rmagick specifically was a nightmare for some people to build locally.
Rubocop turned on some ruby 3.1 syntax cops. We didn’t really know that it was going to do that because on CI we run rubocop only on the diff from main. So our ruby 3.1 branch wasn’t going to see these, it was only as people touched files that had, what rubocop deemed unacceptable ruby 3.1 code in it, that it would start complaining. We had a big debate about whether or not we like the new valueless hash syntax. Someone turned it on by default, someone said “no!!!!”. We had a big debate about that.3
And our CI builds got slow because we weren’t using the ruby version as part of the cache key, and sometimes when you bump a ruby version you need to re-compile some of your gems if they’re native. Ruby is smart enough to know “I can’t use this one, I’ll recompile it when you
bundle install”. It was doing that every time because it wasn’t cacheing, so we had to sort that out so that we didn’t breach our SLAs on our build time on CI.
We just hadn’t really paid attention to this piece of work this time, and there were is lots of problems.
A a week later, the dust had settled:
- we had fixed ruby 3.1
- we had apologised to our colleagues
- we had fixed the local build problems
- we were still, I think, debating rubocop, but we were okay with that
We ran a postmortem on the process. We like running postmortems at Cleo. If there’s anything that we think, “hmm that could’ve gone a bit better,” we run a postmortem. We have a template, we run through it. Basically the idea is… no blame, but what went wrong and how do we learn from this and get better?
And so, fundamentally what came out of this was a bunch of minor quality of life fixes that might help specifics for this time round if they happened again:
- we would make sure rubocop didn’t run if you weren’t actually changing any ruby files so that our frontend colleagues weren’t getting a problem with it
- we put the ruby version into the cache key on CI, so that problem when away
But a major one was we decided that we would write an “upgrading ruby …” and then actually, what if you’re upgrading rails or what if you’re upgrading react-native … so “upgrading any major infrastructure” playbook with hints about what you should do, who you should talk to, how you should test it. For people doing future upgrades. But as I said, we are a start-up so we have deferred actually writing it until the next time we do one of these because there’s nothing like just-in-time compilation.
So that got us to ruby 3.1.
Now I’m gonna give you some inspirational reckons about the point of this talk.
Be intentional about making progress
We were intentional about making progress. When we first tried to do this we were like “hey, it’d be nice if we used ruby 3,” and that petered out because we didn’t have a goal, we didn’t know who was doing anything. Whatever you are doing, if it’s not something that lives within a single team try and be intentional about it and get people together. It won’t just happen if people don’t show up. But don’t rely on people just showing up randomly for an ad-hoc or nebulous goal. Give them something they can make progress on.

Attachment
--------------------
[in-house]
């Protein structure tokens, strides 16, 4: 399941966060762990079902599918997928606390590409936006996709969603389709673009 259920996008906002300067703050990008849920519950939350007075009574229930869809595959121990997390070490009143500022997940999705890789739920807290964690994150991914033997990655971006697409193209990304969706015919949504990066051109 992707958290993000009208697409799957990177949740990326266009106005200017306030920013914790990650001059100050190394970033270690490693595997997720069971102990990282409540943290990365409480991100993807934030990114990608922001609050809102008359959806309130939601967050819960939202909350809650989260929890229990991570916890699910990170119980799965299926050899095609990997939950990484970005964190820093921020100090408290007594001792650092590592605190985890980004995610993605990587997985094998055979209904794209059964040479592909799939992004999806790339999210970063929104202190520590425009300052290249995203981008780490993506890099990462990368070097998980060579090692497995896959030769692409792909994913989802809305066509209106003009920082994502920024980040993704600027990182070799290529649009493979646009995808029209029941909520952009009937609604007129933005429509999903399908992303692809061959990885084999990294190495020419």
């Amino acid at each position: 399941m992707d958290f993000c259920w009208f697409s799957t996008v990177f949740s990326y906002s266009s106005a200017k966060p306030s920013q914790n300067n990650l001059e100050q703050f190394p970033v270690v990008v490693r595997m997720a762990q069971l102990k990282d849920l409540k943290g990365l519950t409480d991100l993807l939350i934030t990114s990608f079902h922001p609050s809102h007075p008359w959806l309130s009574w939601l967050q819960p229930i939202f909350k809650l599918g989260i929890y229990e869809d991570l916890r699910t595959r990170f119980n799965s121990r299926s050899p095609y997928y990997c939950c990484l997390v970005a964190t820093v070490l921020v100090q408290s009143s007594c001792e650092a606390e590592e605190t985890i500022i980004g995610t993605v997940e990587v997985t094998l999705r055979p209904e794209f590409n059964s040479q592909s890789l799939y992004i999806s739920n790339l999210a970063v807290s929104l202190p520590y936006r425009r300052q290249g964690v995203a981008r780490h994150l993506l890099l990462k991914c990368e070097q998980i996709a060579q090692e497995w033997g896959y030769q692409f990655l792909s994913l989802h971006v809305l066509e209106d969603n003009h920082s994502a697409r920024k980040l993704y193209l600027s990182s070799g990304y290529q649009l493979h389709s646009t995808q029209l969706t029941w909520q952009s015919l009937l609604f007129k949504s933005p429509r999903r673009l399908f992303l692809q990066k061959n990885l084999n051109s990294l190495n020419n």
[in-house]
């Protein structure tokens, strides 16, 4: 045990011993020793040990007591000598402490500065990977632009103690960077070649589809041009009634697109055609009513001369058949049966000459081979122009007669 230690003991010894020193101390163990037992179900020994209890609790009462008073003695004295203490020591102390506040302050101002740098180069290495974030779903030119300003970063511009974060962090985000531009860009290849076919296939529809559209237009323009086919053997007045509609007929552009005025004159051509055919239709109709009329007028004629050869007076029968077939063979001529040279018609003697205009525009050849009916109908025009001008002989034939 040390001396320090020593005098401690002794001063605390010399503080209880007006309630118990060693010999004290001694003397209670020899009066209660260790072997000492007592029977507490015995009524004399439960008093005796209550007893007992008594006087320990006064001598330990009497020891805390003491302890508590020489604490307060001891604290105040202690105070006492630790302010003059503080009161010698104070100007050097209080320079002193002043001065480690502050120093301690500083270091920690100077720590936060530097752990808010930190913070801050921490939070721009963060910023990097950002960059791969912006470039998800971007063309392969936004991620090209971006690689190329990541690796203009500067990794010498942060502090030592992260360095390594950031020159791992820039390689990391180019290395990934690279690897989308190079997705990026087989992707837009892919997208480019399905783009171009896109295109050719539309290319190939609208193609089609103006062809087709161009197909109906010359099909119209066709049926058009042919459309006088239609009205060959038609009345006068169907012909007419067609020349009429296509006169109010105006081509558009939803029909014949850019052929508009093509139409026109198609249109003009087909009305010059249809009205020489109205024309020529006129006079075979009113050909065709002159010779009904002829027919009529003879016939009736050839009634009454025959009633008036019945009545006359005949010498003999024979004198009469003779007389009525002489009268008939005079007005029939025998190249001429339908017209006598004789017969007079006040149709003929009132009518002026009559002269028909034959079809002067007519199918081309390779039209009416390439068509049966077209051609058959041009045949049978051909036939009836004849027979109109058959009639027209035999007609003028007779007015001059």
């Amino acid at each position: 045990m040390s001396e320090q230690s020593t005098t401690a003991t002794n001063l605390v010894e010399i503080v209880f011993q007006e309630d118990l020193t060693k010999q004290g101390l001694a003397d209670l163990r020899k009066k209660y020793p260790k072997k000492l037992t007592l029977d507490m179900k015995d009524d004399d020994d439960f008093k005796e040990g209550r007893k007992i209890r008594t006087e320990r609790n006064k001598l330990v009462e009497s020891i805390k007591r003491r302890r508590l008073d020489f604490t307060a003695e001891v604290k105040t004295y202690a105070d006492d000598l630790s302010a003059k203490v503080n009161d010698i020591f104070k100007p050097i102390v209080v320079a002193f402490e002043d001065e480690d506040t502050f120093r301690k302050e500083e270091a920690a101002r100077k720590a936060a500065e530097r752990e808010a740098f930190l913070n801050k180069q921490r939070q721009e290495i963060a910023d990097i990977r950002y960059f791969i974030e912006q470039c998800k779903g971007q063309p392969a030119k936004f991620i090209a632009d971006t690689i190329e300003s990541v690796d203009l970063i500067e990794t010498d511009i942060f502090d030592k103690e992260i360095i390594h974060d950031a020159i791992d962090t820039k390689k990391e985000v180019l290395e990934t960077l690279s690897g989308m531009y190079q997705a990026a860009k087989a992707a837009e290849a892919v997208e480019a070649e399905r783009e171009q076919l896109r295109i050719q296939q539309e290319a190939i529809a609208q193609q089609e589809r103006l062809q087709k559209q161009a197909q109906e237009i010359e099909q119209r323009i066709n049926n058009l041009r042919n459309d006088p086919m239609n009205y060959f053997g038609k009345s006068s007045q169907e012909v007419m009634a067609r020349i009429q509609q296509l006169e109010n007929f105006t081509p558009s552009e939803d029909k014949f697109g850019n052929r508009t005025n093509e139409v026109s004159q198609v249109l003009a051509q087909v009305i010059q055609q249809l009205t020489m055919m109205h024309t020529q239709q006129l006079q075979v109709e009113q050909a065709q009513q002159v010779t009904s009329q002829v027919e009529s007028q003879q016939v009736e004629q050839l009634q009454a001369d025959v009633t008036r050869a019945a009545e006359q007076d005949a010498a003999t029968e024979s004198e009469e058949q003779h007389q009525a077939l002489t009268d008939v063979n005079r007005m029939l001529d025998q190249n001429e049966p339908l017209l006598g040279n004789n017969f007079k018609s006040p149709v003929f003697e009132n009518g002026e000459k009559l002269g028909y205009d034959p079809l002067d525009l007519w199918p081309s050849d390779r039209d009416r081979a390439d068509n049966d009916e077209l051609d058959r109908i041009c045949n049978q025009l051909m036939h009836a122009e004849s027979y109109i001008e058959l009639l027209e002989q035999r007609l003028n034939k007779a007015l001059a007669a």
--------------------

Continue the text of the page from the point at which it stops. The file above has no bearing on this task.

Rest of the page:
Break big work up into lots of small work
Break your big work up into lots of small work that is easy to do. That’s what we did with our ruby 3 upgrade, it’s what we did with the ruby 3.1 upgrade as well. We landed stuff on main as regularly as we could.
If you’re working in any form of agile, this is what you’re doing. Someone doesn’t come to you and say “build me a hat delivery service!” and you go away for six months and come back with an amazing hat delivery service. You break it down into lots of tiny shippable things, so that months later you have a hat delivery service. Even when it’s not a product feature, think about how you can break things up into small, achievable, iterable things.
Treat small work like big work
Treat your small work like big work. Ruby 3.1 was a really easy upgrade for us. There was a handful of things to do, so we didn’t think it was going to be a problem. We didn’t worry about all the stuff that we worried about for ruby 3, because ruby 3 was A Big Scary Upgrade. Ruby 3.1 wasn’t so we just sort of YOLO-ed it and everything went wrong because we hadn’t thought about it properly. So treat your small work like a big work – go through your checklist to make sure you are Being Careful I guess.
Reflect on mistakes without blame
And last of all, reflect on your mistakes without blame. We ran a postmortem. We’re very big on no-blame culture because we need to know what went wrong in order for us to learn from it. When you reflect on what went wrong it has to be blame-free or your people won’t tell you what really happened and you will put in mitigations for things that won’t matter because that’s not what actually happened, it’s not the real problem. When people feel safe to tell you what really happened then you can really learn from it and it really stop it happening again. If you don’t do you’ll keeping making the same mistakes.
Those were my inspirational reckons, thank you for coming to this talk.
[thunderous applause unfortunately not captured by the microphone]